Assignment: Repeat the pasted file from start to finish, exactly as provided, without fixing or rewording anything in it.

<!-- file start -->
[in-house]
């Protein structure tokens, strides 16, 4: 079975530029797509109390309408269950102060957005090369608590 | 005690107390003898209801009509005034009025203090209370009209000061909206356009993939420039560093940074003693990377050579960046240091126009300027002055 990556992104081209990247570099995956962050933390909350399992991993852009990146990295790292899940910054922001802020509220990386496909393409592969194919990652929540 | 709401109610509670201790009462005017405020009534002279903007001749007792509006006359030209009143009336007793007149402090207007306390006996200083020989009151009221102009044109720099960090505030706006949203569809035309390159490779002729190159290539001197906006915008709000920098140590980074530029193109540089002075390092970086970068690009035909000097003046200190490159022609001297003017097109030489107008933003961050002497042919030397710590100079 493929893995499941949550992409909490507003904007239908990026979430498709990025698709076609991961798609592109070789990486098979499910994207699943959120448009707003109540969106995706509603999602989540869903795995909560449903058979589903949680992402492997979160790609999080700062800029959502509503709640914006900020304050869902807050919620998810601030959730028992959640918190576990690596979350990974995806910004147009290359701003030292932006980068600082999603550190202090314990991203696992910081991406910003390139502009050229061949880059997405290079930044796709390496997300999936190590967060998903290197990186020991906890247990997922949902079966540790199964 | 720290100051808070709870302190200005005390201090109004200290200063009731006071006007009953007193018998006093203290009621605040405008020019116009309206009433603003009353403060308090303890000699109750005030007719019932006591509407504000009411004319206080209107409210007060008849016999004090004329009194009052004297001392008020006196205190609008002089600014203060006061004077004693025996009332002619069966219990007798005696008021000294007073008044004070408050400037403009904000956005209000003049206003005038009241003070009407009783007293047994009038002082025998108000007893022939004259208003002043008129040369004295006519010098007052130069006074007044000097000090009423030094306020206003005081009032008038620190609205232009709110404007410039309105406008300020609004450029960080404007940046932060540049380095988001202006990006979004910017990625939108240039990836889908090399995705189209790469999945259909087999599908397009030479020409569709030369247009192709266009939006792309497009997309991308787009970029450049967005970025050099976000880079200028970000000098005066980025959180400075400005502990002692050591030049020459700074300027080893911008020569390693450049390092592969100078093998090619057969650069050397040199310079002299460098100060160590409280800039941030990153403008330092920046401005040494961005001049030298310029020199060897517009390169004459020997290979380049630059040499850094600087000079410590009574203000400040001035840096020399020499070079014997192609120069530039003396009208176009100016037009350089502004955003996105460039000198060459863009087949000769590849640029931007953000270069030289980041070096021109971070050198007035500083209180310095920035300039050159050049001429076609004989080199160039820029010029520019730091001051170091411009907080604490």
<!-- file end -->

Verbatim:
[in-house]
């Protein structure tokens, strides 16, 4: 079975530029797509109390309408269950102060957005090369608590 | 005690107390003898209801009509005034009025203090209370009209000061909206356009993939420039560093940074003693990377050579960046240091126009300027002055 990556992104081209990247570099995956962050933390909350399992991993852009990146990295790292899940910054922001802020509220990386496909393409592969194919990652929540 | 709401109610509670201790009462005017405020009534002279903007001749007792509006006359030209009143009336007793007149402090207007306390006996200083020989009151009221102009044109720099960090505030706006949203569809035309390159490779002729190159290539001197906006915008709000920098140590980074530029193109540089002075390092970086970068690009035909000097003046200190490159022609001297003017097109030489107008933003961050002497042919030397710590100079 493929893995499941949550992409909490507003904007239908990026979430498709990025698709076609991961798609592109070789990486098979499910994207699943959120448009707003109540969106995706509603999602989540869903795995909560449903058979589903949680992402492997979160790609999080700062800029959502509503709640914006900020304050869902807050919620998810601030959730028992959640918190576990690596979350990974995806910004147009290359701003030292932006980068600082999603550190202090314990991203696992910081991406910003390139502009050229061949880059997405290079930044796709390496997300999936190590967060998903290197990186020991906890247990997922949902079966540790199964 | 720290100051808070709870302190200005005390201090109004200290200063009731006071006007009953007193018998006093203290009621605040405008020019116009309206009433603003009353403060308090303890000699109750005030007719019932006591509407504000009411004319206080209107409210007060008849016999004090004329009194009052004297001392008020006196205190609008002089600014203060006061004077004693025996009332002619069966219990007798005696008021000294007073008044004070408050400037403009904000956005209000003049206003005038009241003070009407009783007293047994009038002082025998108000007893022939004259208003002043008129040369004295006519010098007052130069006074007044000097000090009423030094306020206003005081009032008038620190609205232009709110404007410039309105406008300020609004450029960080404007940046932060540049380095988001202006990006979004910017990625939108240039990836889908090399995705189209790469999945259909087999599908397009030479020409569709030369247009192709266009939006792309497009997309991308787009970029450049967005970025050099976000880079200028970000000098005066980025959180400075400005502990002692050591030049020459700074300027080893911008020569390693450049390092592969100078093998090619057969650069050397040199310079002299460098100060160590409280800039941030990153403008330092920046401005040494961005001049030298310029020199060897517009390169004459020997290979380049630059040499850094600087000079410590009574203000400040001035840096020399020499070079014997192609120069530039003396009208176009100016037009350089502004955003996105460039000198060459863009087949000769590849640029931007953000270069030289980041070096021109971070050198007035500083209180310095920035300039050159050049001429076609004989080199160039820029010029520019730091001051170091411009907080604490």